Two of London’s top attractions:  The London Eye and Big Ben (Elizabeth Clock Tower)  As the landscape around the Eye has changed, so too have the vantage points for photographers.

To be honest, as I’ve trundled around this big wheel, from one side of the Thames to the other, and I think – “it’s only a Ferris wheel, what’s the fascination?”  So true.  Such is my cynical mind at work.

London touches my soul and she inspires me to push my limits.  I’m no fan of gentrification though I do appreciate London jumping into the twenty-first century with zeal.   But, when I visualise London with my eyes closed I see cobblestones, the grandeur of Regent Street, the Gentlemanly Jermyn Street, Leadenhall Market and a jovial night at my club.  That said, I do love a walk along the Southbank.

I do have to ask, however, how many ways can you photograph the London Eye?  While you think about my question, you might find the following London Eye facts interesting:

The London Eye had had several names including the British Airways London Eye, Merlin Entertainment’s London Eye, the EDF Energy London Eye, the Coca-Cola London Eye, and it has also been known as the Millennium Wheel.

The London Eye was designed by several architects including Frank Anatole, Nic Bailey, Julia Barfield, Steve Chilton, Malcolm Cook, David Marks, and Mark Sparrowhawk.

On New Year’s Eve, the London Eye was tested without passengers. On February 1st, 2000 it was tested with its first passengers. On March 9th, 2000 the London Eye opened to the public.

The London Eye cost approximately 70 million pounds to build.

The London Eye is 443 feet tall and its diameter is 394 feet.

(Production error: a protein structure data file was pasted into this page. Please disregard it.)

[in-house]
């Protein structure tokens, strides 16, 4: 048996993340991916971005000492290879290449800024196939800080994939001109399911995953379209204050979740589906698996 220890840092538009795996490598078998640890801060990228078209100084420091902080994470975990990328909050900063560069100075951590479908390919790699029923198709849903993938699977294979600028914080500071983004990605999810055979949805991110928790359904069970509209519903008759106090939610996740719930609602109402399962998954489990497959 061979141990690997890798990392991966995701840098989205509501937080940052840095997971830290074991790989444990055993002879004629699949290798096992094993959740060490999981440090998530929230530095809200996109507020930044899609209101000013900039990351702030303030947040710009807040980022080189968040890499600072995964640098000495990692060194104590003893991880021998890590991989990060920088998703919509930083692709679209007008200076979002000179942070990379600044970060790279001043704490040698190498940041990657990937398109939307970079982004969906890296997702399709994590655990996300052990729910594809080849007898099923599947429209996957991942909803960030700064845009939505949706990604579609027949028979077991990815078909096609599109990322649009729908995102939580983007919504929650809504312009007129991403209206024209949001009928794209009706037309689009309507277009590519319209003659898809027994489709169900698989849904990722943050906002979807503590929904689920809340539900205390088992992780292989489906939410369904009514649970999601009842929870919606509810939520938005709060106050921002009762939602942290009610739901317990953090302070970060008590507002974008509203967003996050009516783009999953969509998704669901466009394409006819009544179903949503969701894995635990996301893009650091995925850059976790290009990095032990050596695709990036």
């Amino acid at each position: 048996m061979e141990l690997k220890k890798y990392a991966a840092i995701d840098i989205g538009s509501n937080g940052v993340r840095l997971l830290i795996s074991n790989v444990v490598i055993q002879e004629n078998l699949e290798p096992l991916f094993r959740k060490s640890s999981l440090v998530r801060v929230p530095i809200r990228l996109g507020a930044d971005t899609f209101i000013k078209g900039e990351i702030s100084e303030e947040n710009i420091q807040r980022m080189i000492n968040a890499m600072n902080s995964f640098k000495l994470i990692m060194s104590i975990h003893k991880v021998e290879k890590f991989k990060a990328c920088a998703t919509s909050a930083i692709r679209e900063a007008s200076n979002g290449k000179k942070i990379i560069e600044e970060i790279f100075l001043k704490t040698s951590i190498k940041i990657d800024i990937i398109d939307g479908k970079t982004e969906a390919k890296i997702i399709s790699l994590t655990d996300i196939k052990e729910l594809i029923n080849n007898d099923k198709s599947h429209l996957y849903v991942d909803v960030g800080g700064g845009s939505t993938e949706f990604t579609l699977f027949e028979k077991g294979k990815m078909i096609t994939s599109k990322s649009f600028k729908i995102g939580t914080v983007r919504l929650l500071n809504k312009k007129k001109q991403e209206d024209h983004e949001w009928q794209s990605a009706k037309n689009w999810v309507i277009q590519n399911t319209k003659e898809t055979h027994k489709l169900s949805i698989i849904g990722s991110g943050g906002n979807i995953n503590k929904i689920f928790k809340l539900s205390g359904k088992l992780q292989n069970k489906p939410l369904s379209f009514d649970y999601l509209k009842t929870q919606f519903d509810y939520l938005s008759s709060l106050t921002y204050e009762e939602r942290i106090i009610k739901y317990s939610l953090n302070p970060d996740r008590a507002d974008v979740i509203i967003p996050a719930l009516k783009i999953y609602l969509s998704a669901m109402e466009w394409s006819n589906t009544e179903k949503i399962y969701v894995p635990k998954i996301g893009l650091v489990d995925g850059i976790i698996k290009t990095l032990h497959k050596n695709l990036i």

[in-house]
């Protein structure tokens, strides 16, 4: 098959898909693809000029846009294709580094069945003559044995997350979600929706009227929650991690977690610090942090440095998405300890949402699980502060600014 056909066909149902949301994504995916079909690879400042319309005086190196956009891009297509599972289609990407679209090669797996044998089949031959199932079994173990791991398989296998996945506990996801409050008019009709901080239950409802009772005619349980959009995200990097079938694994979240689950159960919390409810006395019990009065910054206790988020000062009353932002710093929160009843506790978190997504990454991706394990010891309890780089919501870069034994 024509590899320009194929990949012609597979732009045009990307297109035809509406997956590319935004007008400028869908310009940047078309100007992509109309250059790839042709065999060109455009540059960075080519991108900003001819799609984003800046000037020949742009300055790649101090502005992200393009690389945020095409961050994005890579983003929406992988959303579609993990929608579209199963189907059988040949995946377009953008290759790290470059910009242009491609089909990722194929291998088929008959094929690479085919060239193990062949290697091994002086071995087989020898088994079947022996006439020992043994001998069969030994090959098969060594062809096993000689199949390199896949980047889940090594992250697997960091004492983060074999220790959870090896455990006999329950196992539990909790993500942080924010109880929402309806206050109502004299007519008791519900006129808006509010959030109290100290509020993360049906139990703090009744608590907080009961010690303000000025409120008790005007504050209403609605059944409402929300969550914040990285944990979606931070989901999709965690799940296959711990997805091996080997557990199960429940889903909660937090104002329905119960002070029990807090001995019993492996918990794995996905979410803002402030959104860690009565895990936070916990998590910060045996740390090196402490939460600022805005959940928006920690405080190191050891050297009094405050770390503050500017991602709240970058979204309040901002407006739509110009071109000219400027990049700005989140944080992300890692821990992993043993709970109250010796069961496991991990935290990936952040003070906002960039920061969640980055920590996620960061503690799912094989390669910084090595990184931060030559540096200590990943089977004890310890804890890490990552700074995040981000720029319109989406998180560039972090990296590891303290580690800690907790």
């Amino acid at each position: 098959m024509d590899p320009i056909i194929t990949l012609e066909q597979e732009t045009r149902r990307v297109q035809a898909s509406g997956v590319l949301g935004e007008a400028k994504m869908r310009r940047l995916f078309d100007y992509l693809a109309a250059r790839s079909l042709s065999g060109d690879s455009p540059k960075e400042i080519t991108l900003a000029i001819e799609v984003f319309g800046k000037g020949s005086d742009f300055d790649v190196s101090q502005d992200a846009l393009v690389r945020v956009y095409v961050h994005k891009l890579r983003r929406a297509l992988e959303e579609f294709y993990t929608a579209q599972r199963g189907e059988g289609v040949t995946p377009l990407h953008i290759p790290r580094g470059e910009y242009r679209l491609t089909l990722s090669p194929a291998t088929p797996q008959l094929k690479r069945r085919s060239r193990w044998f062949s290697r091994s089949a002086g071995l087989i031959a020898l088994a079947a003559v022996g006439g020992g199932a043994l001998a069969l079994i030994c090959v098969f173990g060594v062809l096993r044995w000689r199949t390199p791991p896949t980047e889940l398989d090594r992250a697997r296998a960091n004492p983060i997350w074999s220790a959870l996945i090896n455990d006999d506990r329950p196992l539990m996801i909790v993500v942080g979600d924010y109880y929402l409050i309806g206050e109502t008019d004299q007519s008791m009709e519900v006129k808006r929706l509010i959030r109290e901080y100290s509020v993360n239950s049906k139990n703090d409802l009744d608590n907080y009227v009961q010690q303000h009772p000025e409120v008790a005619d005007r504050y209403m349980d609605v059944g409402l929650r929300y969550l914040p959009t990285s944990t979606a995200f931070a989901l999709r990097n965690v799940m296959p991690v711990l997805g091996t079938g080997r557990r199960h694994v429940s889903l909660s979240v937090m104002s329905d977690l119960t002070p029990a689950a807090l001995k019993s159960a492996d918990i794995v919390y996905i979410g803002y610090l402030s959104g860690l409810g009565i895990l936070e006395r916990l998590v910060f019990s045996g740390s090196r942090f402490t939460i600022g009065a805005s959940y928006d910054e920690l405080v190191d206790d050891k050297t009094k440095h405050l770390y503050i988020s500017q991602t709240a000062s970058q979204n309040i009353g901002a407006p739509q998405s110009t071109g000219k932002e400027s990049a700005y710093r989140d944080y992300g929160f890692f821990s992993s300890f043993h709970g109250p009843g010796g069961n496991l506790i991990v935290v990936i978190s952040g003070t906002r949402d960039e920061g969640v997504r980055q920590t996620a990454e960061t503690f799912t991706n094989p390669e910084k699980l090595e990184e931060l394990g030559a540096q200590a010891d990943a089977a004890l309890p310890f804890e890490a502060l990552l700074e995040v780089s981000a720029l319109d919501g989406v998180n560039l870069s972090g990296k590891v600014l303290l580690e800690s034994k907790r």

The London Eye resembles the wheel of a bicycle with tensioned steel cables supporting the wheel’s rim similar to spokes.

The London Eye has 32 air-conditioned and sealed passenger capsules that can hold as many as 25 people. Inside the capsule, passengers can move around or sit in the chairs provided.

Each capsule of the London Eye weighs 10 tonnes.

It takes 30 minutes to ride the London Eye, and does not stop to allow passengers on and off.

The 32 capsules of the London Eye are symbolic with one for each of London’s boroughs. There is no number 13 due to superstitious beliefs so there is a number 33 capsule.

The London Eye in London is symbolic to its people in the same way that the Eiffel Tower is to the people of Paris.

The London Eye is the fourth tallest Ferris wheel in the world today, but it does not even rank in the top 20 tallest structures in London.

Approximately 3.5 million people visit the London Eye each year and it is the U.K.s most popular (paid) tourist attraction.

The London Eye is a popular place for proposals. More than 5000 engagements have begun while riding the London Eye.

From the top of the London Eye on a clear day, it is possible to see Windsor Castle 25 miles away.

The London Eye was not the first giant Ferris wheel constructed in London. In 1895 the Empire of India Exhibition took place in London, for which the Great Wheel was built. It existed until 1907 when it was torn down. More than 2 million people rode the Great Wheel.

Although not the tallest Ferris wheel in the world, the London Eye is the tallest cantilevered observation wheel in the world.

Destination:  London

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